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More plants and animals than ever before are on a global list of threatened species, with the World Wildlife Fund Germany warning that more than 1 million species could go extinct within the next decades.
African forest elephants, and thousands of other species, could cease to exist within a few years, the WWF said
Ever-growing environmental threats are pushing many animals and plants to the brink of extinction — the scale of which hasn't been seen since dinosaurs died out, the German branch of the World Wildlife Fund (WWF) said on Wednesday.
The stark warnings came as WWF Germany released its "Winners and Losers of 2021," an annual list of animals whose existence is now acutely under threat — as well as conservation victories.
There are currently 142,500 animal and plant species on the Red List of the International Union for Conservation of Nature (IUCN) — 40,000 of which are "threatened with extinction."
It is the largest number of species to be included on the Red List since it was established in 1964, according to WWF Germany.
"Around one million species could go extinct within the next decades — which would be the largest mass extinction event since the end of the dinosaur age," the organization said in a statement.
WWF Germany director Eberhard Brandes said decisive environmental protection policies were urgently needed, particularly in the fight against climate change.
"Species conservation is no longer just about defeating an environmental problem, but is rather about the question of whether or not humanity will eventually end up on the Red List in an endangered category — and thereby become a victim of its own lifestyle," he said.
Among the animals most acutely threatened — and among the "losers" on this year's WWF list — are the African forest elephant, whose population has declined by 86% within just 31 years.
Polar bears made the list as well, as the rapid melting of pack ice in the Arctic Ocean is making it impossible for the animals to adapt. Experts estimate the Arctic Ocean could be completely ice-free in the summer of 2035, WWF Germany said.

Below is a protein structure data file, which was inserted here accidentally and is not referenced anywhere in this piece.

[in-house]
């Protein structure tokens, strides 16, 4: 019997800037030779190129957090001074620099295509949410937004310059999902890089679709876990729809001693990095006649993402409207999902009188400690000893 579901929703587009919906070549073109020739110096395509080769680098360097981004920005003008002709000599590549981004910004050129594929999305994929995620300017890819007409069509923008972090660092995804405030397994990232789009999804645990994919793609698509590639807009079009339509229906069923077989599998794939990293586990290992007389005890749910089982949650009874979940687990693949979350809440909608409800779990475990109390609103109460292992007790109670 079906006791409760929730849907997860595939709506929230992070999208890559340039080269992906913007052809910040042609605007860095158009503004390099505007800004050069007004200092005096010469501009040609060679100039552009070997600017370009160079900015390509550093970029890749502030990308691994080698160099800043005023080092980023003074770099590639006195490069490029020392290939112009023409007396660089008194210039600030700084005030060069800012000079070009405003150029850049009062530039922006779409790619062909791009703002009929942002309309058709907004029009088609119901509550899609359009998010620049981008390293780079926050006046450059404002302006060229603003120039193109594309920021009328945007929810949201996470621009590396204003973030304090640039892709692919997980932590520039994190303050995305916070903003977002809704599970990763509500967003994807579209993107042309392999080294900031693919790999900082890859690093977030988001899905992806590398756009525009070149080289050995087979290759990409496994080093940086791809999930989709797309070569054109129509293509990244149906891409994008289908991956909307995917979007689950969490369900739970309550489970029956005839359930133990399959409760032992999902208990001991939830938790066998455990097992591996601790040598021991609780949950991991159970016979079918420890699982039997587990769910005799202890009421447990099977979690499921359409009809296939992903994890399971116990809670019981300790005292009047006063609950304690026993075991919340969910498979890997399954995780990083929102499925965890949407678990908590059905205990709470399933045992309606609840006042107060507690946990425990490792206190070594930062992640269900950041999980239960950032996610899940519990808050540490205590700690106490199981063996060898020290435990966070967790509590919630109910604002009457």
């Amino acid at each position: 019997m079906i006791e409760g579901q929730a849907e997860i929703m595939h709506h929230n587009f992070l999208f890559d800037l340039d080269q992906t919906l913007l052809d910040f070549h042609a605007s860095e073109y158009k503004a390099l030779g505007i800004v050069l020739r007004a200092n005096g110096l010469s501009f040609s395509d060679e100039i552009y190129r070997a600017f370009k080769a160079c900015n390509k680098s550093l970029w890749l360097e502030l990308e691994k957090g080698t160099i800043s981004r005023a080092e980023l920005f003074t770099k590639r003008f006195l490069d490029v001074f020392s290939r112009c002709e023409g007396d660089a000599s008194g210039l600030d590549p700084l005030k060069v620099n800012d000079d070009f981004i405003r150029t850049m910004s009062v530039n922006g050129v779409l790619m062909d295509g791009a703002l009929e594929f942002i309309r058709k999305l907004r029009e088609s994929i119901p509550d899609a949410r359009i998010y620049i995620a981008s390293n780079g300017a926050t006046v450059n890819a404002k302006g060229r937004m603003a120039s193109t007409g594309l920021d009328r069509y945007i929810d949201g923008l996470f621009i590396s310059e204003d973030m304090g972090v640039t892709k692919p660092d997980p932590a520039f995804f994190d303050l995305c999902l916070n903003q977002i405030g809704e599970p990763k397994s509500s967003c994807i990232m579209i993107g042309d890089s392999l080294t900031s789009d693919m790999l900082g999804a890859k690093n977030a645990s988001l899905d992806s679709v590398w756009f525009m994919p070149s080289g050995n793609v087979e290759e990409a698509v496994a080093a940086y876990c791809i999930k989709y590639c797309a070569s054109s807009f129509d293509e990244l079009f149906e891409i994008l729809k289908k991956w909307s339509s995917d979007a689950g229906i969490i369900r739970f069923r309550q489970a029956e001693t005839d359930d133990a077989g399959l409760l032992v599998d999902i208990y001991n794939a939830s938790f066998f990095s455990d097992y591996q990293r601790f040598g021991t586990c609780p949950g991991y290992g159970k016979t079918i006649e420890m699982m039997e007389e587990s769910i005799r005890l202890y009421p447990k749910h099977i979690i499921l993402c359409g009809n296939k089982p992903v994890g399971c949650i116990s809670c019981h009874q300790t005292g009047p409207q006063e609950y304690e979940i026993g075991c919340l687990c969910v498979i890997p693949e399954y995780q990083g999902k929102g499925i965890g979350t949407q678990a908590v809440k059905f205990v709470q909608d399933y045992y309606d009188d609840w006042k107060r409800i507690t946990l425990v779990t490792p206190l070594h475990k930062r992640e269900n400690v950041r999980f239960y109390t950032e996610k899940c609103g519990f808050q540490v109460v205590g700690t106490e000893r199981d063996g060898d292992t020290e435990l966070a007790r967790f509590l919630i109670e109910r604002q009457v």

The familiar green faces and loud summer chirping of Germany's tree frogs and toads are also under threat — with 50% of Germany's native amphibian species currently listed as endangered on the national Red List. Unabated construction is limiting their habitats while roads have become death traps.
Grey cranes and migratory fish that move on land also earned a spot on the 2021 "losers" list, as well as the noble pen shell — the largest clam in the Mediterranean Sea.
The WWF noted that there were some "rays of hope" in the world of environmental conservation this year.
One of the rarest big cats in the world, the Iberian lynx, saw a "successful comeback" in Spain and Portugal. In 2002, only 94 of the lynx were found. The population has grown more than tenfold, with the most recent count in 2020 showing over 1,100 are currently alive.
The population of great bustards in Germany saw significant progress in 2021, with their population reaching the highest level in 40 years. Researchers counted 347 of the birds this year — compared with just 57 birds in 1997.
The WWF also logged a success in efforts to conserve the Indian rhinoceros population in Nepal. As part of a cooperation with the government, stricter protection measures were implemented — which have helped the rhino's population grow by 16% since 2015.
Bearded vultures, blue whales and crocodiles in Cambodia also saw their population numbers grow.
Editor's note: A previous version of this story misquoted the WWF as saying that a million species could go extinct within the next decade, when in fact the organization wrote "decades," plural. We apologize for the error. (05.01.2022)
rs/msh (epd, AFP)